August 25, 2014
Health insurance is a complex business; if your patient has bought a health plan without realizing that his / her coverage doesn’t include a certain medication or treatment, the submitted claim for payment will get denied by the insurer. However, physicians can appeal the denials caused due to health policy limitations.
According to the Department of Labor, one claim in seven, made under employer health plans gets denied
Importance of Insurance Verification Prior to Treatment
Physicians need to obtain 100% payment from the patient for providing them services that are excluded from their health insurance coverage. It is extremely important to verify insurance coverage details of a patient before rendering the medical services for avoiding revenue loss.
Both, time and money will be wasted if the billing team avoids the verification process and submits a claim for non-covered services. The insurance company will not only deny payments but the chances of getting reimbursed from the patient will also reduce.
How Does a Health Plan Work?
The denial decisions of a health plan are based on the terms and conditions mentioned in the policy booklet. This booklet has a list of services and procedures that are covered and excluded for eligibility of payments. The items that need to be pre-authorized before the payment are also enlisted in it.
Whenever a payment for a medical procedure or service is denied, health insurance companies forward a denial in writing to the physician as well as the patient, which is called the explanation of benefits (EOB). The written matter explains the reason behind the denials in detail.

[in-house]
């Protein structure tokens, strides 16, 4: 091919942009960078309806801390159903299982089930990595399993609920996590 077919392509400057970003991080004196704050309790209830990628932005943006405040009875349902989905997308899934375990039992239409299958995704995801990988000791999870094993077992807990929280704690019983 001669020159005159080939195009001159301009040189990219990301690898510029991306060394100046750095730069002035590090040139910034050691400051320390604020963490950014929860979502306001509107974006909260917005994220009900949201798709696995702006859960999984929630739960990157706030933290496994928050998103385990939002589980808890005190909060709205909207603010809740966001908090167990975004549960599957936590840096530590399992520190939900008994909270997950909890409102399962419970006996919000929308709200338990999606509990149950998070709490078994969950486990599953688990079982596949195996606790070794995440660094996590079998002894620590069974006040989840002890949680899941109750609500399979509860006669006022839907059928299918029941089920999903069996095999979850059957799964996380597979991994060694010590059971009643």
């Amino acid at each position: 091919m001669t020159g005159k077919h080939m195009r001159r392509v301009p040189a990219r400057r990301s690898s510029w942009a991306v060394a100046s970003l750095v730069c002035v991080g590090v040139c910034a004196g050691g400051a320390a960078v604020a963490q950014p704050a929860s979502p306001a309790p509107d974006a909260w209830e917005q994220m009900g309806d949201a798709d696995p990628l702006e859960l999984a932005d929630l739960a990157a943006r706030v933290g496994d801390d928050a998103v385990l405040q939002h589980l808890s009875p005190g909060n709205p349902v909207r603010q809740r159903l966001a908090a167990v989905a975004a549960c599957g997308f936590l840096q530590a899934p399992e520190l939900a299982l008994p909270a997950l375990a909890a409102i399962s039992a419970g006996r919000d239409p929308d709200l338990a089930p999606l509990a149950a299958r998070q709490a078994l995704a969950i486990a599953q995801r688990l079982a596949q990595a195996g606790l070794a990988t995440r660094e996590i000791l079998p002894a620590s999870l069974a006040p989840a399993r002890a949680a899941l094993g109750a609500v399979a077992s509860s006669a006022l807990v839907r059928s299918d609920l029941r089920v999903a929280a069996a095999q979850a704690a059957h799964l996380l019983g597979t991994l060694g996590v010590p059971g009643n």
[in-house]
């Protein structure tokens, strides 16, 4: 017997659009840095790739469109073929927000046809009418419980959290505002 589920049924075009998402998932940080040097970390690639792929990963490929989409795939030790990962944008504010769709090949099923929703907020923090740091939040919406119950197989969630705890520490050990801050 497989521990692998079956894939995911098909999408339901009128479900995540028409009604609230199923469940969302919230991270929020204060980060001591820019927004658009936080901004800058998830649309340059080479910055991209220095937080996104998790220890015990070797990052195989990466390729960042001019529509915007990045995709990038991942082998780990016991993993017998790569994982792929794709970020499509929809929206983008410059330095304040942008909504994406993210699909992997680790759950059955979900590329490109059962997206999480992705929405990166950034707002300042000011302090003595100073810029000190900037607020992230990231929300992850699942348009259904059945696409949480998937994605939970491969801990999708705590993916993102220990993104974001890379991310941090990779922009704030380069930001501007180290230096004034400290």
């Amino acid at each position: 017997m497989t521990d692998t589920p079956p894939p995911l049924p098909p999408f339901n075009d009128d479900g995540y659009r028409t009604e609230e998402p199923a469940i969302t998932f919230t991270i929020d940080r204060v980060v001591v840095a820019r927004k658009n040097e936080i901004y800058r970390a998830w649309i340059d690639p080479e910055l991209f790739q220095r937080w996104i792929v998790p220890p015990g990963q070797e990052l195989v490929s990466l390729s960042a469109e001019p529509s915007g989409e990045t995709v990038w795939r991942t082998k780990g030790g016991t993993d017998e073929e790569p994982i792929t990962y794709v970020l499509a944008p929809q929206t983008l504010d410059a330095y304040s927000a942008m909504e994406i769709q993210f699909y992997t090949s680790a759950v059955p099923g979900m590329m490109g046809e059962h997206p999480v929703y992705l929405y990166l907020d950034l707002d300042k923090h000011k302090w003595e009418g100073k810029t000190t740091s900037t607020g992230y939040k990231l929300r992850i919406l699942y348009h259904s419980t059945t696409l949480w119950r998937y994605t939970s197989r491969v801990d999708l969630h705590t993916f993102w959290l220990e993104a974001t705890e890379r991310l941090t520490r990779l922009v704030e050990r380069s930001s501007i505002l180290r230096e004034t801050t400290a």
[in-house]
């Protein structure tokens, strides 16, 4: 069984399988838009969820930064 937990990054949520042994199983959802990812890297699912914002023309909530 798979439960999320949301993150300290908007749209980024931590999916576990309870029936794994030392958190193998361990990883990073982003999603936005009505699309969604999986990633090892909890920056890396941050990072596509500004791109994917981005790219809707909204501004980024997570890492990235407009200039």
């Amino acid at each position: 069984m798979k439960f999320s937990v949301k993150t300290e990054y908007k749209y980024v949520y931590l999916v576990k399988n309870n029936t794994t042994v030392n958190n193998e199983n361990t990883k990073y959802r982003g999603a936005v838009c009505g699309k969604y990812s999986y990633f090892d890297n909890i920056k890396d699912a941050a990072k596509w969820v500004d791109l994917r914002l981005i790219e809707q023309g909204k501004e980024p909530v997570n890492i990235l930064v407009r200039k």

Common Denials Related to Policy Coverage
Not pre-authorizing medical service or treatment - The medical practice or patient should pre-authorize a medical treatment so that the insurance company can determine if the medical procedure is cost effective and medically necessary. Specialist doctors on the panel of insurance companies verify this.
Denials related to timeliness - Majority of health policies have a limited time span within which the claims should be filed. A 90 day period is the initial claims submission timeframe that is generally followed by the insurance givers. The number of times a denial appeal can be submitted to a health plan is also limited.
The timeframe ranges anywhere between 95-120 days from the denial date. If a practice fails to submit an initial claim or denial appeal within the mentioned timeframe, the company denies payment and stops considering any further appeals.
A denial also occurs if a medical treatment / service was not a covered benefit under the insurance plan. Other reasons include when maximum benefit has been met, possible pre-existing and duplicate claims denials.
Can Outsourcing Help?
In order to minimize the claims denials and obtain timely payments, many practices are outsourcing their billing requirements to companies such as MedicalBillersandCoders.com. The team of certified and experienced billers and coders at MBC is expert at maximizing revenue and maintaining AR days to an average of 21 days. Currently, MBC serves 42 specialties in the US, offering effective billing solutions.
If you have an underperforming billing department, outsourcing can be the best solution to get paid for every service you provide. From insurance verification to using the appropriate codes, skilled billers and coders can help strengthen the financial health of your practice.
Accounts Receivables / Claims Denials